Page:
A Quick Look at Cyber Security: It’s Everyone’s Problem

Series | Exploring Cyber Security | Part I

A Quick Look at Cyber Security: It’s Everyone’s Problem

Andy Doering, at Man Security explains why protecting your assets online is important, and explores security vulnerabilities we (probably) encounter every day.

Why is cyber security so important? Even the simplest applications:

Over the past two decades the advancements in the technological capabilities of humans has grown at an exponential rate. The rate at which we have developed and networked has grown so fast in fact that somewhere along the way we have faltered in our duties of educating the general computing populace. This trend is by and large what has contributed to our current posture in cyber security and cyber crime today.


2016 was really the year that brought the question of security in the digital realm to the forefront. Last year we saw Yahoo announce the largest attack in history with over 1 billion user accounts compromised. Other sites compromised include MySpace, Tumblr, and LinkedIn, in which account information of users is being monetized through spamming campaigns. Ransomware (malware that encrypts your files and demands you pay a sum (usually in bitcoin) in a specified time frame to have them unencrypted) came to full maturity in 2016, the most notable of these attacks were directed at U.S. Law Enforcement offices and healthcare organizations. The IoT Mirai botnet attacks against DNS provider Dyn knocked out access to the web for an entire region of the country, twice in one day. Finally, who could forget about the DNC hacks that shifted the tone of an entire election?


To paint a more illustrative, detailed picture, let’s take a look at some statistics from 2016 reports via IBM’s 2016 Cyber Security Intelligence Index, Symantec’s Internet Security Threat Report Index, and Ponemon Institute for Hewlett Packard Enterprise 2016 Cyber Security Trend Report:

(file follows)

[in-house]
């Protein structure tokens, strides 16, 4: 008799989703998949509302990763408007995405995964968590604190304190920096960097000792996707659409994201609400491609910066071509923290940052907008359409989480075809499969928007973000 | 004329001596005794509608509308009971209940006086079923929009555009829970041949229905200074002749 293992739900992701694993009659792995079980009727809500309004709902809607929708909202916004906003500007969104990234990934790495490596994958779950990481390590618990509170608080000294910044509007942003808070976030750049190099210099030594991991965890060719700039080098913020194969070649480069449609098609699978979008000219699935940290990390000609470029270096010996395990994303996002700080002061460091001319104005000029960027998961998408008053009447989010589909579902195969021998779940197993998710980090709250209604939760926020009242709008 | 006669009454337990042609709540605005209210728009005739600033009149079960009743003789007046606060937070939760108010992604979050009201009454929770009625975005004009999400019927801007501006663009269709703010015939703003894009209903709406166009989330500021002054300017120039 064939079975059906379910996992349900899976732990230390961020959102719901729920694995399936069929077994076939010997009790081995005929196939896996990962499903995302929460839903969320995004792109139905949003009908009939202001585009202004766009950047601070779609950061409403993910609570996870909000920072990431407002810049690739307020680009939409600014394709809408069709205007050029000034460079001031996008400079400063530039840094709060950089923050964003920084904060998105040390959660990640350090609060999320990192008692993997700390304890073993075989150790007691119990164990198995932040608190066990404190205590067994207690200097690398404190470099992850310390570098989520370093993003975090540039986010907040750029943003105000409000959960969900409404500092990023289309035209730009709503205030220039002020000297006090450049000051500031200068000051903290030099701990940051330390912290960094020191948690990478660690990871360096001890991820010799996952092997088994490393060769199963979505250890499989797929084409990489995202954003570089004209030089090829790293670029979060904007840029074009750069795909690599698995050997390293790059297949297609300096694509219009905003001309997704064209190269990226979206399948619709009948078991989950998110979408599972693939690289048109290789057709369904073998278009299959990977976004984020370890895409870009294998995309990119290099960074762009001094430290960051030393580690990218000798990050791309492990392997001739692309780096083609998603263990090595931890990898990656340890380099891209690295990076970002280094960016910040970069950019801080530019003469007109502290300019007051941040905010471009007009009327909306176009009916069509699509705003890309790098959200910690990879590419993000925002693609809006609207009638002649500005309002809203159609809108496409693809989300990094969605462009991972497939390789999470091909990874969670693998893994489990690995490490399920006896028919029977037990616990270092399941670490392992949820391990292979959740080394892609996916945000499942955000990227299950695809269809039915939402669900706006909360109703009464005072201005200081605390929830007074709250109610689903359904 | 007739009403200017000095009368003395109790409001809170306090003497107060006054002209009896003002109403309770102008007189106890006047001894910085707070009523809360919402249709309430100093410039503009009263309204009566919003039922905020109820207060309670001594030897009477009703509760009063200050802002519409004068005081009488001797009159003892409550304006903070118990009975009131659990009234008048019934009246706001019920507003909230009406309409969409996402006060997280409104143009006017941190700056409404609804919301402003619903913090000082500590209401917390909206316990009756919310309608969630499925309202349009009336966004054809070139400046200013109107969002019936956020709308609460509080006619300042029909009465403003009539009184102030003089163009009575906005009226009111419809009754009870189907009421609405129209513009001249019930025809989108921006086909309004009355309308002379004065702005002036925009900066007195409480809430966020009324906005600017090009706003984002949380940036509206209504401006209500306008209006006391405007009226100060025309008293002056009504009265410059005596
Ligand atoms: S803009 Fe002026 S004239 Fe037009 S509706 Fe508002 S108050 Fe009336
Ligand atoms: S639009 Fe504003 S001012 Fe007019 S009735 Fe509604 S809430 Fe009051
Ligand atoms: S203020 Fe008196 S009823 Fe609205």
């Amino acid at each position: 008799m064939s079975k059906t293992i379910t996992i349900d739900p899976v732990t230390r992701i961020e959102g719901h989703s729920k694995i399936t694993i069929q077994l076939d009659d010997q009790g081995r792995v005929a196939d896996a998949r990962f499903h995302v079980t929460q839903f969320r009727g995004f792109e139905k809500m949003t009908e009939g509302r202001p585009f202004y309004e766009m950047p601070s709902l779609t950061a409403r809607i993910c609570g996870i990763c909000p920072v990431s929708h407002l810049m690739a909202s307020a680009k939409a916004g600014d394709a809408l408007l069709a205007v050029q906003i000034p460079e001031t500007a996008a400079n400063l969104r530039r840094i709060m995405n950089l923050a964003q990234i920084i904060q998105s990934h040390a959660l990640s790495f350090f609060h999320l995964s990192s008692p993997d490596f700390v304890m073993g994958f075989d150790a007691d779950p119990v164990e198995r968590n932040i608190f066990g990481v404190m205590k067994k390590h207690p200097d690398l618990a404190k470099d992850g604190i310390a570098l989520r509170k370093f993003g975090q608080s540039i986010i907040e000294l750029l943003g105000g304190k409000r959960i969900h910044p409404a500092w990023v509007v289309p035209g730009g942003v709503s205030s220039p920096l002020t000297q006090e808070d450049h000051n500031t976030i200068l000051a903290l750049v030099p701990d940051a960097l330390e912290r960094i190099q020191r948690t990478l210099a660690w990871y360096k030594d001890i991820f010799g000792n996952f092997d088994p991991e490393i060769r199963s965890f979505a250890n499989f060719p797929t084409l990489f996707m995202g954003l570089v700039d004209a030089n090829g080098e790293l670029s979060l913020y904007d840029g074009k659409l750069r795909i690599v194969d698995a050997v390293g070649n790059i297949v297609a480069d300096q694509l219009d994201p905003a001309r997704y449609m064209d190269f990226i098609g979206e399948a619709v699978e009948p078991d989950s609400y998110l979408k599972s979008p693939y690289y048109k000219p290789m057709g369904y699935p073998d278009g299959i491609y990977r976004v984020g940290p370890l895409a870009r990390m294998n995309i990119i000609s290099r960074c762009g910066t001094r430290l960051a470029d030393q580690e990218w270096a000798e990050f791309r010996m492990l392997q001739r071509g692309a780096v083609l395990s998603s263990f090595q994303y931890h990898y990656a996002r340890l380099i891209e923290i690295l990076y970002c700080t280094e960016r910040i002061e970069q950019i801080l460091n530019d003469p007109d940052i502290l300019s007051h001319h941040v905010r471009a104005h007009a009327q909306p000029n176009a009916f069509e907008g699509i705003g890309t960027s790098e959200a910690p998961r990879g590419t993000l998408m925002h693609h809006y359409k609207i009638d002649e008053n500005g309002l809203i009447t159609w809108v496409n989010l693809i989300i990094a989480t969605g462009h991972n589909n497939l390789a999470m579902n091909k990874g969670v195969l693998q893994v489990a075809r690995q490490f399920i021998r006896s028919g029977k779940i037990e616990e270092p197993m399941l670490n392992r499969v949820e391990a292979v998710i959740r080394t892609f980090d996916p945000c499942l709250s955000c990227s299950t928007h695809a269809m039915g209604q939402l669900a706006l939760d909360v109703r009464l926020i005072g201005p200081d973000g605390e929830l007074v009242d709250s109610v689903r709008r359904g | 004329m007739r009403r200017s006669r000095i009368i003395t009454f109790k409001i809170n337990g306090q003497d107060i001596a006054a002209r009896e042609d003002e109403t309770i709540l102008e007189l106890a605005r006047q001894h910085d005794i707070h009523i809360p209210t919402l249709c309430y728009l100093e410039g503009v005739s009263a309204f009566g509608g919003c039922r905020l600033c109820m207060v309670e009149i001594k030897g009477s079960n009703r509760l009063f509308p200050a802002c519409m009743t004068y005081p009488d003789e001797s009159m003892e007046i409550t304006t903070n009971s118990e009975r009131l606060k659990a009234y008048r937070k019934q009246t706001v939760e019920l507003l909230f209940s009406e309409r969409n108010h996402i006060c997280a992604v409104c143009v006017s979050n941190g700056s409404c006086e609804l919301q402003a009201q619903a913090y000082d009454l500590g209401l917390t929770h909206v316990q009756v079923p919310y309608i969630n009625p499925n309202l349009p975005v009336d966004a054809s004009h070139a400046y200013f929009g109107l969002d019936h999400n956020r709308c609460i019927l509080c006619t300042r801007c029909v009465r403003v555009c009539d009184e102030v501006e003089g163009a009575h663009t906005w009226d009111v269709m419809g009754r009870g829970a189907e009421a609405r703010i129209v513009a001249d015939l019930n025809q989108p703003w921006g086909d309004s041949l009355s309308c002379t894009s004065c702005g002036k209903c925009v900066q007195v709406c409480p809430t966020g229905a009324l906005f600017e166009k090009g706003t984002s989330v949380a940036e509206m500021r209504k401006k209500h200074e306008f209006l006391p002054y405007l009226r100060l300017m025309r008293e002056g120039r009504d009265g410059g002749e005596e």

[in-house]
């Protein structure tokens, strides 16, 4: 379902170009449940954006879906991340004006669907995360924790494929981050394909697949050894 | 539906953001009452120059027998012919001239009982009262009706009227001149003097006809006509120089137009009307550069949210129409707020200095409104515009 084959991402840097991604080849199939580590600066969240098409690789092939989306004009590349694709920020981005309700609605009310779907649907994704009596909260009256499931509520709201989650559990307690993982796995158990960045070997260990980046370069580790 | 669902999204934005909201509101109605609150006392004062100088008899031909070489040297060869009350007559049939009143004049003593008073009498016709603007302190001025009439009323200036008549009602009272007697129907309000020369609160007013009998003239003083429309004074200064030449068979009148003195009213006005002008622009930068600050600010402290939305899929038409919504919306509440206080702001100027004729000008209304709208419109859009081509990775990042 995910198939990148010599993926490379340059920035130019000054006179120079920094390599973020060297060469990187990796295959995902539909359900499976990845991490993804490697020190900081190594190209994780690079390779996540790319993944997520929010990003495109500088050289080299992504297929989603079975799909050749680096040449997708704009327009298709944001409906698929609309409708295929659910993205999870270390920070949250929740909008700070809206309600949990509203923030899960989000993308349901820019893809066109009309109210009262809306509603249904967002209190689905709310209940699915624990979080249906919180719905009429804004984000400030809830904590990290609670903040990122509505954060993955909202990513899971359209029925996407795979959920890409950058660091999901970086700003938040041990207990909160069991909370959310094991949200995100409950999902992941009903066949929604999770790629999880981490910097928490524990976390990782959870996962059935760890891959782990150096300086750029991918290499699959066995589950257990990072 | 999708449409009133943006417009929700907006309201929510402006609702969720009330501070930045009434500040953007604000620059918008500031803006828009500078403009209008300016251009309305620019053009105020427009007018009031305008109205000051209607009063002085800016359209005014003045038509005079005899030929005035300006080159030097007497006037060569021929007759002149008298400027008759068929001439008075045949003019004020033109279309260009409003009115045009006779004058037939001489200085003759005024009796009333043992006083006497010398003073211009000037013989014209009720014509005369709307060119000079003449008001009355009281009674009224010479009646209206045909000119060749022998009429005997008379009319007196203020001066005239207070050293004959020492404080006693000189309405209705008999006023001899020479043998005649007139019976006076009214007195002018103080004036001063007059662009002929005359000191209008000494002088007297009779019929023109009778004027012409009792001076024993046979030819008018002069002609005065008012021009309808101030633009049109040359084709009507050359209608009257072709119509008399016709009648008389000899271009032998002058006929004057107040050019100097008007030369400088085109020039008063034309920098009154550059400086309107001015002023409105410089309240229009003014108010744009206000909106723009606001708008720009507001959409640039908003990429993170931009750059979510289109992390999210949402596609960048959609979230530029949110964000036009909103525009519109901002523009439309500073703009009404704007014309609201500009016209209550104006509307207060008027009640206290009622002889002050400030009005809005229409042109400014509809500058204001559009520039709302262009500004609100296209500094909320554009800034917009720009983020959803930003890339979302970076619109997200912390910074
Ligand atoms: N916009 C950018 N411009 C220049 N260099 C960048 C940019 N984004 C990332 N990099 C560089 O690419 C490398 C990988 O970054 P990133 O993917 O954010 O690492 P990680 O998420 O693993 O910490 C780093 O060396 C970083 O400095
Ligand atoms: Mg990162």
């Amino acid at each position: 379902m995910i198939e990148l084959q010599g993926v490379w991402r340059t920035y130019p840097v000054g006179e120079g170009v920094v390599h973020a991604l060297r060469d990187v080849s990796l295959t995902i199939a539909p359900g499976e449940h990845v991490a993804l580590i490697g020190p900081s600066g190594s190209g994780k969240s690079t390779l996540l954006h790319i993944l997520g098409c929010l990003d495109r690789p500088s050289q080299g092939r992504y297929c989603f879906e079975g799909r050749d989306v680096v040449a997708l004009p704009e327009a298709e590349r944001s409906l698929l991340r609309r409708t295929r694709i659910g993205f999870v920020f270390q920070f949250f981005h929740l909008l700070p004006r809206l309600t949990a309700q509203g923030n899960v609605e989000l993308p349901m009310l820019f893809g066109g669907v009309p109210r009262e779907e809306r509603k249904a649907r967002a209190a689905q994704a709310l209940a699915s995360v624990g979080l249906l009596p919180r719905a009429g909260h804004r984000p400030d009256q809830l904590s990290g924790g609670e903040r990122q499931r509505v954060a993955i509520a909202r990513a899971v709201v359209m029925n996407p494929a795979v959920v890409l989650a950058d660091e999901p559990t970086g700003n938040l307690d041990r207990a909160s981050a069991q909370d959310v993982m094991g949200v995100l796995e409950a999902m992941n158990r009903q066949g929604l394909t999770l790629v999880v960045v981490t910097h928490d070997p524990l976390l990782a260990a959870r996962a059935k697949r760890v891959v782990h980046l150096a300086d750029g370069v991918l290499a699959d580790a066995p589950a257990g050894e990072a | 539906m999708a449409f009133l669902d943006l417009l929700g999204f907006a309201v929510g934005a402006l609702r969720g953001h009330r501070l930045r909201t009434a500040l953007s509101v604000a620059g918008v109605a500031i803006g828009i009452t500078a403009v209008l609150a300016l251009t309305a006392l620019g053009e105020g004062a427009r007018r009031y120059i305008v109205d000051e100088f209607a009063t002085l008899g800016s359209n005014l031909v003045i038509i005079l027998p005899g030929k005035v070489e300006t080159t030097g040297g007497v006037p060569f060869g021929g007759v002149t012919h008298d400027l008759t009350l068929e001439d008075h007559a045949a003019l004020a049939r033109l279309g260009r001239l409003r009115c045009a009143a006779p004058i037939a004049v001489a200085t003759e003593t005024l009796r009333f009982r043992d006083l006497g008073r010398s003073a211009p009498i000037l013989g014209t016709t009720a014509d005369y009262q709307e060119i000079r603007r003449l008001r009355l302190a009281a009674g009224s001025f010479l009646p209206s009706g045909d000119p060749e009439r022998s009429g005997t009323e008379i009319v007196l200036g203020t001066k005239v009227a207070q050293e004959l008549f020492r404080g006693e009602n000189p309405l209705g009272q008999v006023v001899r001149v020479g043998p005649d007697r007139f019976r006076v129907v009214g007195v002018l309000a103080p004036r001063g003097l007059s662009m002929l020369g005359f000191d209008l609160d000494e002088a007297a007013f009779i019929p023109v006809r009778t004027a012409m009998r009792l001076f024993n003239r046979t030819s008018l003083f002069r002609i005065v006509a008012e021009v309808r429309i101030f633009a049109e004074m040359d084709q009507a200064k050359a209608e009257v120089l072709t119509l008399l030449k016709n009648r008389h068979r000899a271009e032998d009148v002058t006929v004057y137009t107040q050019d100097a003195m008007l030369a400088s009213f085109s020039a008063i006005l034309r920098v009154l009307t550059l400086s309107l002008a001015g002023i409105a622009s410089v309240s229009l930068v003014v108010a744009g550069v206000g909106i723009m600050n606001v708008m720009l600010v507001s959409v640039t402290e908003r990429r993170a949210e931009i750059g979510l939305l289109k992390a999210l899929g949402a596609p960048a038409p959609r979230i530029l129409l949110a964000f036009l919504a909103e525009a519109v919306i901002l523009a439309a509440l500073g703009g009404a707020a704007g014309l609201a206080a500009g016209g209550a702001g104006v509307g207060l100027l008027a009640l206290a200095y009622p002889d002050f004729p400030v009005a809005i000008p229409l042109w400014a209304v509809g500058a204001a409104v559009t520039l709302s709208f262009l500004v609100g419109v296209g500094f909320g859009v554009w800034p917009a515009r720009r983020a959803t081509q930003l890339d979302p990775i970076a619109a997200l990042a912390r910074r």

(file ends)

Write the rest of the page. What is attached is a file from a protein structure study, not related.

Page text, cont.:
• The 5 most targeted industries were manufacturing, Transportation, Financial Services, Healthcare, and Government.
  • 420 Million pieces of new malware were discovered in one year
  • On average one new zero day exploit was discovered per week, a 125% increase from the previous year. (Vulnerability that is unknown by the product vendor, and is exploited before it can be patched)
  • Spear phishing campaigns targeting specific employees of companies increased 55%
  • 100 Million fake technical support scams were identified
  • 98: the average number of days it tool for a company to detect a breach


All this suffices to say that not only is the possibility for compromise more prevalent than ever before, it’s also happening in ways and on scales not ever seen before. We’re seeing the full on development of cyber attacks as a means for organized crime, as a large scale network infrastructure disruption, and as a macro scale political influence. This inevitability means that the most impactful, effective means of protecting form compromise begins with promoting a culture of awareness and best practices and imparting the ‘user’ with the techniques and habits that help maintain a safer computing environment.

How would a lack of cyber security negatively impact someone, is it possible to cite an example you’re familiar with?

A lack of security could impact someone in a myriad of ways, including data corruption or loss, extortion, identity theft, etc. Extrapolating this idea, taking an individual and putting them in a large scale network environment, poor security habits and practices could be catastrophic for a company and potentially as a more recent case, the entire country.


The very nature of cyber exploitation is based on trying to establish some initial type of access in a network and then from this initial avenue, establishing undetected persisted access and expanding throughout the network. This means that actors are looking for the weakest link in the chain to slip through. It would potentially only take one email containing a very legitimate looking link to result in unbeknownst initial downloading and infecting of a system which then facilitates a mass infection.


The advantage over an individual that a company would bring to the table ideally would be a host of professionals who would be involved in the clean-up and mitigation process should this occur. This fact only underscores the need for the individual to be their own best first defense in a proactive attempt to mitigate opportunities in the present day. This concept only becomes more instrumental as the size and sensitivity of a company’s network increases and complicates.

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